Born in Sonora, Mexico, in September 1931, Pinal began her career with a role in the play Los Caprichos de Goya, directed by the Mexican actor and director of Cuban origin, Rafael Banquells, who would later become her first husband.
Throughout her career, Pinal worked alongside entertainment figures such as Mario Fortino Alfonso Moreno Reyes (Cantinflas) — who was also her wedding godfather — Pedro Infante, Jorge Mistral, and Luis Buñuel. It was in the Spanish director’s film, Viridiana (1961), that Pinal’s talent as an actress awarded her Palme d’Or at the prestigious Cannes Film Festival.
1985’s “Mujer, Casos de la Vida Real” is probably the most salient television production Pinal has worked on. Created and presented by Silvia, the show was initially conceived as a response to the Mexican earthquake of 1985, intended to be a reenactment of authentic circumstances sent in by the audience.
During the nineties, the show stepped away from the light themes, of lost love, and romances and began focusing on rougher topics such as abuse, queer representation, rape, domestic violence, among other things. The last episode of “Mujer, Casos de la Vida Real” was aired in 2006.
In her personal affairs, Pinal’s life is rich in experiences, both extremely sweet and also some rather traumatic events, such as the sudden death of her daughter Viridiana. And it’s not uncommon for entertainment dynasty families such as the Pinal to be filled with scandal and rumors. Such as the love triangle that involved Silvia Pinal, Fernando Frade, and Pinal’s firstborn Sylvia Pasquel.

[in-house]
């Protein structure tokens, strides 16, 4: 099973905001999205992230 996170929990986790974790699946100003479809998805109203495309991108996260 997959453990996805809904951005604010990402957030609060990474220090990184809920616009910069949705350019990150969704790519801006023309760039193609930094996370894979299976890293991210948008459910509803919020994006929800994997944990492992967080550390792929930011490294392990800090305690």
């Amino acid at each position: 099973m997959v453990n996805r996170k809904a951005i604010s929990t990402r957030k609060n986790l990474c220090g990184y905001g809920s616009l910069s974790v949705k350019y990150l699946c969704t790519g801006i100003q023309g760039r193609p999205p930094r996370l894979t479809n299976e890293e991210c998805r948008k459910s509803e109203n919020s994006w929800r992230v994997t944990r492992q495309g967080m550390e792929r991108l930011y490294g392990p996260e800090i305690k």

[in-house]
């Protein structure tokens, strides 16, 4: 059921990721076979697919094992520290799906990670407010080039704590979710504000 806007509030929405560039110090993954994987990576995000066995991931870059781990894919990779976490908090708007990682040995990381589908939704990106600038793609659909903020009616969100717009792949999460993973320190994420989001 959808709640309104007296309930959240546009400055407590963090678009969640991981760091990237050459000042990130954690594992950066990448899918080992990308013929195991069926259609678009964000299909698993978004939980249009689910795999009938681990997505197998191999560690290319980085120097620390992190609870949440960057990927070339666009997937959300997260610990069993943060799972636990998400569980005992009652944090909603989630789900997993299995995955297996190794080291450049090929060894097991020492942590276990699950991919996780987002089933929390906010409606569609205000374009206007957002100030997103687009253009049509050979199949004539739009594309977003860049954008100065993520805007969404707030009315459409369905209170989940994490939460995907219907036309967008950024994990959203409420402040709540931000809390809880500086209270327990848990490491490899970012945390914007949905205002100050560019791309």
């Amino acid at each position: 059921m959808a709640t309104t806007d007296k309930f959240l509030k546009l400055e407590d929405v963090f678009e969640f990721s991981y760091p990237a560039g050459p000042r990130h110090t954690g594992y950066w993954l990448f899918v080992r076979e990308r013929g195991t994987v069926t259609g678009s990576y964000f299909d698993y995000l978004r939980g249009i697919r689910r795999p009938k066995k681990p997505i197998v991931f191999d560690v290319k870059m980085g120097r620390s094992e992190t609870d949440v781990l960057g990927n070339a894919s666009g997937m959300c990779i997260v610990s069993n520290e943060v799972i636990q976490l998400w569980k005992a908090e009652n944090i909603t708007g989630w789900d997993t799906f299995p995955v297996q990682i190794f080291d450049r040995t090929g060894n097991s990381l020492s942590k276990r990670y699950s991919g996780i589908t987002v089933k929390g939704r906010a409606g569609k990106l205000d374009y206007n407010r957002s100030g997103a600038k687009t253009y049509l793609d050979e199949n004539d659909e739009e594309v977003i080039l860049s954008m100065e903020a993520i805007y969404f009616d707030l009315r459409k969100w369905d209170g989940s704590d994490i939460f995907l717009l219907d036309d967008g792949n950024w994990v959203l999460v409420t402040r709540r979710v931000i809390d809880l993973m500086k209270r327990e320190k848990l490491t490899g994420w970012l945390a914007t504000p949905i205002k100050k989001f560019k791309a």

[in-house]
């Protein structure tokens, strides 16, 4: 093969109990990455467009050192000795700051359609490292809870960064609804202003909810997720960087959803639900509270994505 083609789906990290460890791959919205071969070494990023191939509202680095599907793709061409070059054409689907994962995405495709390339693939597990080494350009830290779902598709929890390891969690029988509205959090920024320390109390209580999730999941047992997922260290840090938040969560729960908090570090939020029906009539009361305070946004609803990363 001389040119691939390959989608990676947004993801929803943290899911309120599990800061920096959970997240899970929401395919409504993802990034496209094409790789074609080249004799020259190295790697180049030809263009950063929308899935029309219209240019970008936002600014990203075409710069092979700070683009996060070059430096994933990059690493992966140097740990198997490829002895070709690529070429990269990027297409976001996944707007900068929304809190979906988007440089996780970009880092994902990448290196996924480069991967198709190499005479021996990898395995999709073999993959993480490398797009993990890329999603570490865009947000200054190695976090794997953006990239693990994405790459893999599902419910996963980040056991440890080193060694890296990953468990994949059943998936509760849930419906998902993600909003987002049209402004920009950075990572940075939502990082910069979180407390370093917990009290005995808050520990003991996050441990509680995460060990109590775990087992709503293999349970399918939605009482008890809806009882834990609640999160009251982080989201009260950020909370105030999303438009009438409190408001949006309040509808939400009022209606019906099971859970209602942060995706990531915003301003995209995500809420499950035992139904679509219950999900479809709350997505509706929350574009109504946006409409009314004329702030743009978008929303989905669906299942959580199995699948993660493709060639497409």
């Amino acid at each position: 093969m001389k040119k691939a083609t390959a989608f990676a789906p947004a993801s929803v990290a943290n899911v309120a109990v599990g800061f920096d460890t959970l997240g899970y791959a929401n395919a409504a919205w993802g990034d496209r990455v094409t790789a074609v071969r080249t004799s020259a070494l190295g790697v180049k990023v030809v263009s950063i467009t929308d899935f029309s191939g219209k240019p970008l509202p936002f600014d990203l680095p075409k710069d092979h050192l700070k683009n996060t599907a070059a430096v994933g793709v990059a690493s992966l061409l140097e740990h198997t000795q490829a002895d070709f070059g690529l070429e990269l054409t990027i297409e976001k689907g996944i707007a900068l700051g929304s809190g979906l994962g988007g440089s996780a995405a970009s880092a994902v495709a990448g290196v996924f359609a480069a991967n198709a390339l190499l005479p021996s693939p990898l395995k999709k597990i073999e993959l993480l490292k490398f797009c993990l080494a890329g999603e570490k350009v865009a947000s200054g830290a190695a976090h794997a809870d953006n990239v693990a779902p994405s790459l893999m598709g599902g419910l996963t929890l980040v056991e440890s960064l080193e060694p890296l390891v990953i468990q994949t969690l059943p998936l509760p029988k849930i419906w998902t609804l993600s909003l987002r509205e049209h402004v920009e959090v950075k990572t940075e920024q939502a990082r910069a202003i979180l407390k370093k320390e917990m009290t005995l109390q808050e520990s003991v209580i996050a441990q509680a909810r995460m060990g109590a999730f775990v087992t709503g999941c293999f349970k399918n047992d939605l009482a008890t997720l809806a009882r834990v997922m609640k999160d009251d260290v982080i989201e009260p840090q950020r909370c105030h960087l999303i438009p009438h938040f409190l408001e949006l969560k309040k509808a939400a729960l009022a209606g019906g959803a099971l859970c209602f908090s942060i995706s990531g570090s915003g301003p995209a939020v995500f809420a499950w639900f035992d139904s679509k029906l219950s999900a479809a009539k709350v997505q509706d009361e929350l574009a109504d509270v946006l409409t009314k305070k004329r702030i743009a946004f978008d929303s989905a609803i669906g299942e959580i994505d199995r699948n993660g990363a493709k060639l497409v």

Adding to the drama and unreal spirit of the events, the Pinal family was further hit with heartbreak as Sylvia Pasquel and Fernando Frade’s daughter, Viridiana, died drowned.
The family’s matriarch has been a pillar in keeping the family together, as exemplified by the 2021 sexual abuse accusations that Frida Sofia made against Pinal’s third husband, Enrique Guzmán, a Mexican singer and idol of Rock and roll.
Although Frida Sofia’s allegations of sexual abuse against her grandfather were denied and criticized by her own mother, Alejandra Guzmán, Silvia Pinal’s statement was received by a great number of followers as a serious and empathic way of dealing with the family conflict and providing support and care for the victim.
After surviving COVID-19 at ninety years old, numerous family gossip, successes, and misfortunes, Pinal has created an empire of powerful women who lead the entertainment business in Mexico. Singers, actresses, models, and activists, all share Silvia’s matriarchal line and hereditary talent and beauty.
In a male-dominant society like ours, dynasties, and entertainment empires ruled by women, such as the infamous Kardashian or the Pinal family, provide not only the views and scandal necessary to keep the public interested but an exciting, feminist approach to business. Not to be that person, drama and scandal are not gendered.